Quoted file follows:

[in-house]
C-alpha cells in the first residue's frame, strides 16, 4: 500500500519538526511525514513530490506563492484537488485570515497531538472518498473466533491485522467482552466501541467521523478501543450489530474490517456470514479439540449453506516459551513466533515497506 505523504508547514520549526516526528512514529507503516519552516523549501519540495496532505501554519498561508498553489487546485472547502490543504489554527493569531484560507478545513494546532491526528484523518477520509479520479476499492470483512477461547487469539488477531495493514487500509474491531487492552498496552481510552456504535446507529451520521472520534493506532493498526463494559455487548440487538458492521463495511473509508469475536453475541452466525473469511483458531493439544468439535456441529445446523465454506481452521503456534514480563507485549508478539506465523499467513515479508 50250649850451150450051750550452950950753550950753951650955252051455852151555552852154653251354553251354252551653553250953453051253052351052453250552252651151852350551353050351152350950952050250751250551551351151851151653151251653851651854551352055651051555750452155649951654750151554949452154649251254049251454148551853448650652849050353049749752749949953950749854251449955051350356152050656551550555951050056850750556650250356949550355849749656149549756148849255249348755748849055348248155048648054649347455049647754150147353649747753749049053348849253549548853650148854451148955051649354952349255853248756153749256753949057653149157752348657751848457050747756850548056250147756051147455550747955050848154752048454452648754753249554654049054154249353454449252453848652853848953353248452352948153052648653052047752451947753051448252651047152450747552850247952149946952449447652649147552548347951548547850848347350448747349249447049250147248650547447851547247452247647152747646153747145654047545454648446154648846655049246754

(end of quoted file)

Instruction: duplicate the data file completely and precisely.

[in-house]
C-alpha cells in the first residue's frame, strides 16, 4: 500500500519538526511525514513530490506563492484537488485570515497531538472518498473466533491485522467482552466501541467521523478501543450489530474490517456470514479439540449453506516459551513466533515497506 505523504508547514520549526516526528512514529507503516519552516523549501519540495496532505501554519498561508498553489487546485472547502490543504489554527493569531484560507478545513494546532491526528484523518477520509479520479476499492470483512477461547487469539488477531495493514487500509474491531487492552498496552481510552456504535446507529451520521472520534493506532493498526463494559455487548440487538458492521463495511473509508469475536453475541452466525473469511483458531493439544468439535456441529445446523465454506481452521503456534514480563507485549508478539506465523499467513515479508 50250649850451150450051750550452950950753550950753951650955252051455852151555552852154653251354553251354252551653553250953453051253052351052453250552252651151852350551353050351152350950952050250751250551551351151851151653151251653851651854551352055651051555750452155649951654750151554949452154649251254049251454148551853448650652849050353049749752749949953950749854251449955051350356152050656551550555951050056850750556650250356949550355849749656149549756148849255249348755748849055348248155048648054649347455049647754150147353649747753749049053348849253549548853650148854451148955051649354952349255853248756153749256753949057653149157752348657751848457050747756850548056250147756051147455550747955050848154752048454452648754753249554654049054154249353454449252453848652853848953353248452352948153052648653052047752451947753051448252651047152450747552850247952149946952449447652649147552548347951548547850848347350448747349249447049250147248650547447851547247452247647152747646153747145654047545454648446154648846655049246754